MemoryLab – Photography Challenges History

Budapest Galery

1036 Budapest, Lajos utca 158.

14 November 2014 – 12 January 2015

Curator of the Budapest exhibition:

Gabriella Uhl

Artists participating in the Budapest exhibition:

Tanja Boukal | Broomberg & Chanarin | Marcell Esterházy | Gábor Gerhes | Pál Gerber | Cohen | Marko Lipus | Andreas Mühe | Erwin Olaf | Jonathan Olley | Gábor Ősz | Borut Peterlin

In 2014, the European Month of Photography (EMoP) celebrates its tenth anniversary. 2014 is also the year in which Europe commemorates the outbreak of World War I. For this reason, partner cities have collaborated on a joint exhibition on the history of the 20th century.

Burdened with a fraught historic legacy, which includes the two World Wars, the Yugoslav Wars, and the challenges of integration within Europe, artists participating in these exhibitions, organized in various European capitals, explore the histories of their native countries and reflect on subjective experiences in order to help us gain a deeper understanding of the official accounts of the past and its repercussions.

Gábor Gerhes

Confabulatio, 2013 | Írokéz Collection

What role does the photographic image play in our understanding of our past and in the process of historical reconstruction? How can the distance between then and now, between present and past realities be bridged, and what kind of “objective reality” do such constructions engender? The exhibition seeks to address these questions. The critical examination and interpretation of archival photographs and historical documents and the analysis of collective memory form the subject matter of the works on display. The artists participating in the exhibition formed their opinions and arrived at the results of their artistic research in the process of considering these challenges.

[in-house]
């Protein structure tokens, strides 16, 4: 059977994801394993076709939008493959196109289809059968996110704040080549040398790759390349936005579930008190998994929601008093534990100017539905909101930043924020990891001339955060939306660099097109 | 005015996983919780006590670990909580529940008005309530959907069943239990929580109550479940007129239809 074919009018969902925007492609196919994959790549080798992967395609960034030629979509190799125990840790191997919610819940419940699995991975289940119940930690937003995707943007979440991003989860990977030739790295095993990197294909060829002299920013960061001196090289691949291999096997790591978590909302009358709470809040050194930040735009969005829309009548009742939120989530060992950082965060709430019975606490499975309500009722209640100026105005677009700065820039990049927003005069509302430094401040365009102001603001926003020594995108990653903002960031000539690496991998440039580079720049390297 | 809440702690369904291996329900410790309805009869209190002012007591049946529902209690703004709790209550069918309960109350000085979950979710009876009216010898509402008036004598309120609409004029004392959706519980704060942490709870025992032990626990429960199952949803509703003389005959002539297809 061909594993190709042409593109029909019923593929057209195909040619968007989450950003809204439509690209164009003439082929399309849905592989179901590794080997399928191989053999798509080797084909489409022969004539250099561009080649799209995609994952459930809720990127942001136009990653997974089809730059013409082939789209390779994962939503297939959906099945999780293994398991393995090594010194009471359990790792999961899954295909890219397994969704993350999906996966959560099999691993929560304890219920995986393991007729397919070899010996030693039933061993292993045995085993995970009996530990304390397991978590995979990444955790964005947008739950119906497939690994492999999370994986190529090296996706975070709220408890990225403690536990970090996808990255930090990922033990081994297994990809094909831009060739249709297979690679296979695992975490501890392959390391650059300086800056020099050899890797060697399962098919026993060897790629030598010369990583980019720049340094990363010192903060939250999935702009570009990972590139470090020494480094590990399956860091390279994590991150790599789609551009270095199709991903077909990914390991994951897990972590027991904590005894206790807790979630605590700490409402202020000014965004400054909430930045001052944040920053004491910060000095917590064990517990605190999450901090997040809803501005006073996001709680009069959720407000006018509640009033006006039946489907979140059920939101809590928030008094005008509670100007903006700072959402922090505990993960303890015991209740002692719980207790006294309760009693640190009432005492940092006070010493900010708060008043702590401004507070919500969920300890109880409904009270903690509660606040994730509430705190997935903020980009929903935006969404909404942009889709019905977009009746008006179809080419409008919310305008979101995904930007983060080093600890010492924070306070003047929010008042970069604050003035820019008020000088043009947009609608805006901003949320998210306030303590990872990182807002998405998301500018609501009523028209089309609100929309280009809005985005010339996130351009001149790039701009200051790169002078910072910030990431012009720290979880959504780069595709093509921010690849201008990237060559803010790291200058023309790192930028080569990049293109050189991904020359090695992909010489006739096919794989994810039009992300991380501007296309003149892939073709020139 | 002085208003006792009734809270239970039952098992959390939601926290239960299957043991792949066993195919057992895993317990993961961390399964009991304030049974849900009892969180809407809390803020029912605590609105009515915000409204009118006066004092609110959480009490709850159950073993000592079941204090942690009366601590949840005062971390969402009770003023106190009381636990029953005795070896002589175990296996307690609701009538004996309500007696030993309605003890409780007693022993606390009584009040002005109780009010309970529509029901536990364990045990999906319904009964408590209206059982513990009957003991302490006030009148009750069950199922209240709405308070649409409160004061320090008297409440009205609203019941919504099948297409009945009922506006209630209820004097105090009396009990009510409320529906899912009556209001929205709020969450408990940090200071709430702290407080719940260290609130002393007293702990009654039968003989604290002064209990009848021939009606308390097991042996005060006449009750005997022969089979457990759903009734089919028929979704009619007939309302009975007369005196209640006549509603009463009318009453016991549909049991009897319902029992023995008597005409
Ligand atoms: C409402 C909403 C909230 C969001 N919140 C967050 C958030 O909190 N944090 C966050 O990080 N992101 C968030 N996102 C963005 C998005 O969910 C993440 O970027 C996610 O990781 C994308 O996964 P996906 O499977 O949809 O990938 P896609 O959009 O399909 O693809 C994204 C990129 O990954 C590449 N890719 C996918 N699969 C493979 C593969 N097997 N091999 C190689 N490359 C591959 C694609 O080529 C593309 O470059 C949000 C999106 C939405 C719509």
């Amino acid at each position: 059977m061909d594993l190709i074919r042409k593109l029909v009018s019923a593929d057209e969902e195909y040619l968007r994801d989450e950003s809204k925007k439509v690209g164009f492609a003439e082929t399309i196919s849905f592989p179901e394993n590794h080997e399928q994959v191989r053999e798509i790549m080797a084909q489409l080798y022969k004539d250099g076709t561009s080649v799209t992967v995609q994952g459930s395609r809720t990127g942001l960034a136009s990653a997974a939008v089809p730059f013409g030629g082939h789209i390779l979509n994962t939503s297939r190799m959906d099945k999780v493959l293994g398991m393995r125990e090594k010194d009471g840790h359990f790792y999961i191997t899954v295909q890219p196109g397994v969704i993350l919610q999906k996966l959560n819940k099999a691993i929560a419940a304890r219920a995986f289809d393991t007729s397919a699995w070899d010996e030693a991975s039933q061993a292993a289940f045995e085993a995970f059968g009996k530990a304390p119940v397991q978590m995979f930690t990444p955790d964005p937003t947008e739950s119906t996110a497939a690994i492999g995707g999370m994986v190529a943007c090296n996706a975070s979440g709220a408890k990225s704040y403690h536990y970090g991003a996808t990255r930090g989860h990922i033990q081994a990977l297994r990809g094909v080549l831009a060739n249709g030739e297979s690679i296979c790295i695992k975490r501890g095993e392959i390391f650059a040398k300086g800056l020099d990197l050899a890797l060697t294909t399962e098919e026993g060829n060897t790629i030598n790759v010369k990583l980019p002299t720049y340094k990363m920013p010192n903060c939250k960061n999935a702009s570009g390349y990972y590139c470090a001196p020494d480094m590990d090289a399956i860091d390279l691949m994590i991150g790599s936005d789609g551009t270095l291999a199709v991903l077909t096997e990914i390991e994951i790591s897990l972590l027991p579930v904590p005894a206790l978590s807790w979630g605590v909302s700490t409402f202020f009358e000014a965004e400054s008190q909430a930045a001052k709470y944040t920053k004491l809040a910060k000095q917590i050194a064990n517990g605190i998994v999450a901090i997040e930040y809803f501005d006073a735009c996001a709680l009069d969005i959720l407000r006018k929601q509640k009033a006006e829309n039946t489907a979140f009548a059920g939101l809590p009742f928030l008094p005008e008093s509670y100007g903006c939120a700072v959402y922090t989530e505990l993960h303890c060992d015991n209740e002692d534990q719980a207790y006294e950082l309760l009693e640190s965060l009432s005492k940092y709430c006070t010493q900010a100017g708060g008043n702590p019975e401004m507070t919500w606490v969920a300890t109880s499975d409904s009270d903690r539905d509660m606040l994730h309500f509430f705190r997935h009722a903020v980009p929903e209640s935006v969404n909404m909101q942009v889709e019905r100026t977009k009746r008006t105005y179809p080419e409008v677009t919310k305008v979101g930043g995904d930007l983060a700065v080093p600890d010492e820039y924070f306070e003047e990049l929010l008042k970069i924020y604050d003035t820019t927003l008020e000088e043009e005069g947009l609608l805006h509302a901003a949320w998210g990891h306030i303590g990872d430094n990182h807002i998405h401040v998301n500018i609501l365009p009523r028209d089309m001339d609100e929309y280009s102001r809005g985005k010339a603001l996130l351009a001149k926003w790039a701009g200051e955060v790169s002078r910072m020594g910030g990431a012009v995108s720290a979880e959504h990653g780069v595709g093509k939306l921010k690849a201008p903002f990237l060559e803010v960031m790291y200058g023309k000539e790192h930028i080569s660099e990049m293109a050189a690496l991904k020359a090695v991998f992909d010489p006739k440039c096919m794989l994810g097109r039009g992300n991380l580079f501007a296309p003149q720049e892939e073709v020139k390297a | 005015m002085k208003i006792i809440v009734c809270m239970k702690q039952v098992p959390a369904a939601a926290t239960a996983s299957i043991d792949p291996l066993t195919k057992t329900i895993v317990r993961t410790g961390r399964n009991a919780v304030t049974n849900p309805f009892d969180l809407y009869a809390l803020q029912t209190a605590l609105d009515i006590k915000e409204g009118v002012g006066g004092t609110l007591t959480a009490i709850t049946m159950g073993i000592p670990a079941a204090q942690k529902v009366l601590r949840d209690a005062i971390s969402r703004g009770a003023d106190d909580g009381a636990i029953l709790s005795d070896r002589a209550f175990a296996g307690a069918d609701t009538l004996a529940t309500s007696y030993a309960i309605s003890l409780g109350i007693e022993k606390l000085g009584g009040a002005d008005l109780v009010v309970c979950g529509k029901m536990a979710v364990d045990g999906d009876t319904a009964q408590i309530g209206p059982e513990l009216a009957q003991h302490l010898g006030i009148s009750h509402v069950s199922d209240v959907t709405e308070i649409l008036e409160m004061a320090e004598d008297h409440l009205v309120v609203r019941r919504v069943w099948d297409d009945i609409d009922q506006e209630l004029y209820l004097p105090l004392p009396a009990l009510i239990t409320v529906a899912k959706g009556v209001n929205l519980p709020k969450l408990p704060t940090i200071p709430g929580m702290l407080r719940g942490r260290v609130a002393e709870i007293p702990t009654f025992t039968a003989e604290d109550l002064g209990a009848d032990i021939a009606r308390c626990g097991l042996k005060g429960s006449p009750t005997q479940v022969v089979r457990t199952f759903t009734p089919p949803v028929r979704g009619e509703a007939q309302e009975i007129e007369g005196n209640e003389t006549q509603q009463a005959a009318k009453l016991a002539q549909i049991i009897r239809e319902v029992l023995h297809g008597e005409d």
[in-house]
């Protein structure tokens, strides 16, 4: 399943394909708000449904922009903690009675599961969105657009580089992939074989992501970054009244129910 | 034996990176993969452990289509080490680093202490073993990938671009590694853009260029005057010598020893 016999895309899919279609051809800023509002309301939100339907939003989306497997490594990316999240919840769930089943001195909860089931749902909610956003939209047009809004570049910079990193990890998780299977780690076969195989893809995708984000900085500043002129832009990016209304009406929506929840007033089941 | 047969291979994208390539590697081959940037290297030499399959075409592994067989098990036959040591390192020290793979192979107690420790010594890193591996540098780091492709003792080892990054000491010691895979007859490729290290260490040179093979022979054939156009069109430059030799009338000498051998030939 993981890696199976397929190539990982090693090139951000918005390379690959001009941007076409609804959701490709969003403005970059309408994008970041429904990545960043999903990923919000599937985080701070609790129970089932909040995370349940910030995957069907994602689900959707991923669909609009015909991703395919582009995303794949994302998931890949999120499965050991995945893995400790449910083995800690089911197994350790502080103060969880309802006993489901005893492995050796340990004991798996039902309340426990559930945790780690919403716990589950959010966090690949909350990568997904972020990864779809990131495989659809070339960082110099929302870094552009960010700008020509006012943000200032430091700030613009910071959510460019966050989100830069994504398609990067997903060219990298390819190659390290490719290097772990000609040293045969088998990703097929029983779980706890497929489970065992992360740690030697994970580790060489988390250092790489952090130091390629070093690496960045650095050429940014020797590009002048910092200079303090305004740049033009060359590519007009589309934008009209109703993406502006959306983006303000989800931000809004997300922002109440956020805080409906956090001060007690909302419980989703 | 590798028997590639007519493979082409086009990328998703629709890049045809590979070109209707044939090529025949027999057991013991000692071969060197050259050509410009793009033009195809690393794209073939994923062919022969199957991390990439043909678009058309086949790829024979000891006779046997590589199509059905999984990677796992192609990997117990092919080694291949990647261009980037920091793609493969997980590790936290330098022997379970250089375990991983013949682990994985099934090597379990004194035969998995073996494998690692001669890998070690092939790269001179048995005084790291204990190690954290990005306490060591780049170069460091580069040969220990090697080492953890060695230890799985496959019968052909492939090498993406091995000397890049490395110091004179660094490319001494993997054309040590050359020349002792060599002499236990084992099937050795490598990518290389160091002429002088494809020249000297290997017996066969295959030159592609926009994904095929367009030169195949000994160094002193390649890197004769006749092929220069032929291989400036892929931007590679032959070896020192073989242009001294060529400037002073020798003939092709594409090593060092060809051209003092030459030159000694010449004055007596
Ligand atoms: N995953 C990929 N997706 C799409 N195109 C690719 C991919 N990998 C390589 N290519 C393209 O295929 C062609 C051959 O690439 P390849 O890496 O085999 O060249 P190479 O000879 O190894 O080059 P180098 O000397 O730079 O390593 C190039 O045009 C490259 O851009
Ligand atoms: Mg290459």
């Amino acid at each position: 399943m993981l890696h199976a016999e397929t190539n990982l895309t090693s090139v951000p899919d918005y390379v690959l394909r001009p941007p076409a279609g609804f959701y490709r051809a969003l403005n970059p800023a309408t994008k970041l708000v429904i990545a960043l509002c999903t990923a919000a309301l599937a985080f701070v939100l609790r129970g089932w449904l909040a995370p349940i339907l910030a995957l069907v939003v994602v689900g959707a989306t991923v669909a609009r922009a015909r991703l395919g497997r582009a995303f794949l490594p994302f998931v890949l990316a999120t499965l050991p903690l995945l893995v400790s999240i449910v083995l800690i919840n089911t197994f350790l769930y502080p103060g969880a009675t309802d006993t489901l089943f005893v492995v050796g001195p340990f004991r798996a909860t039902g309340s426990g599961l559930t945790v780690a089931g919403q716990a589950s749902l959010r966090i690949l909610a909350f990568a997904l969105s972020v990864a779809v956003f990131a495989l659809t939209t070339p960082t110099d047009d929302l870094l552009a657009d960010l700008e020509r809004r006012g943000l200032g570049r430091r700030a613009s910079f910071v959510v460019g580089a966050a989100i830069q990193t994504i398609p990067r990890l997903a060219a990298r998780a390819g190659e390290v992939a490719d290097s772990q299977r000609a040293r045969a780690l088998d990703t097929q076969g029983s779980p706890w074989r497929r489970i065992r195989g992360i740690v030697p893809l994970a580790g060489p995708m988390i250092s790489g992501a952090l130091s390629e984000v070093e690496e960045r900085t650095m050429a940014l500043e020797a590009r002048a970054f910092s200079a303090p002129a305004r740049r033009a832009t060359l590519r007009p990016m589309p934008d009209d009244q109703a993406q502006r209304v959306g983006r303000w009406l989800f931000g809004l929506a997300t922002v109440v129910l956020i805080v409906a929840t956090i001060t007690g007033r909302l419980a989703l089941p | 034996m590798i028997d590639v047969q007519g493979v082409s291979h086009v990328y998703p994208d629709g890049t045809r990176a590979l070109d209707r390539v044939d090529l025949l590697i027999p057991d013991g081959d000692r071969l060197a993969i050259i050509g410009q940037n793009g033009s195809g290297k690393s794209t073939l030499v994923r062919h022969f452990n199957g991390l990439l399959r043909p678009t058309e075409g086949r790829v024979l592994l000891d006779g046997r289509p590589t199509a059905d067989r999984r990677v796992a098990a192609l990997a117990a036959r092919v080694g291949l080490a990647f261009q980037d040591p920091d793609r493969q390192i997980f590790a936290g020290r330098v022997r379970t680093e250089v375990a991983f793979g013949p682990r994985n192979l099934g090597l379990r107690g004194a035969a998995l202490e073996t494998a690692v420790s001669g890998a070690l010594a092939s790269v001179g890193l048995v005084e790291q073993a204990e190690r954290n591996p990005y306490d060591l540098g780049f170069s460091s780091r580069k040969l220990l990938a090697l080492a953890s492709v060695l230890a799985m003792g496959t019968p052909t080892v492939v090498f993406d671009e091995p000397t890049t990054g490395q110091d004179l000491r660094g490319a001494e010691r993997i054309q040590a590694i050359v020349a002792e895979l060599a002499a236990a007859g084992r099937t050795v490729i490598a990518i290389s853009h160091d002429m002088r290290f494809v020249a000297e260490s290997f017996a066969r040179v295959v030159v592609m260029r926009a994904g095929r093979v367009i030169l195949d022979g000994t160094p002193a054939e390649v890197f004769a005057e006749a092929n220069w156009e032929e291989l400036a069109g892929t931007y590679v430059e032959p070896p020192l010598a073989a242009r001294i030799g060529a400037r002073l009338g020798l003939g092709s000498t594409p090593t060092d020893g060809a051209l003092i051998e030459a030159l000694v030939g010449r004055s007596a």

The pictures not only recall history, but invite us actively to remember and continuously to compare our past and our present. The works (photographs, videos, installations) selected for the exhibition, many of which are highly personal, show that history is always made up of multiple components: it involves the past event as such, its (re)construction, and ultimately also us, the individuals who seek to understand what happened in the light of today’s world.

Andreas Mühe

Adonis, 2011 | C-Print-© | A.Mühe-VG-Kunst-Bonn | Dittrich Schlechtrie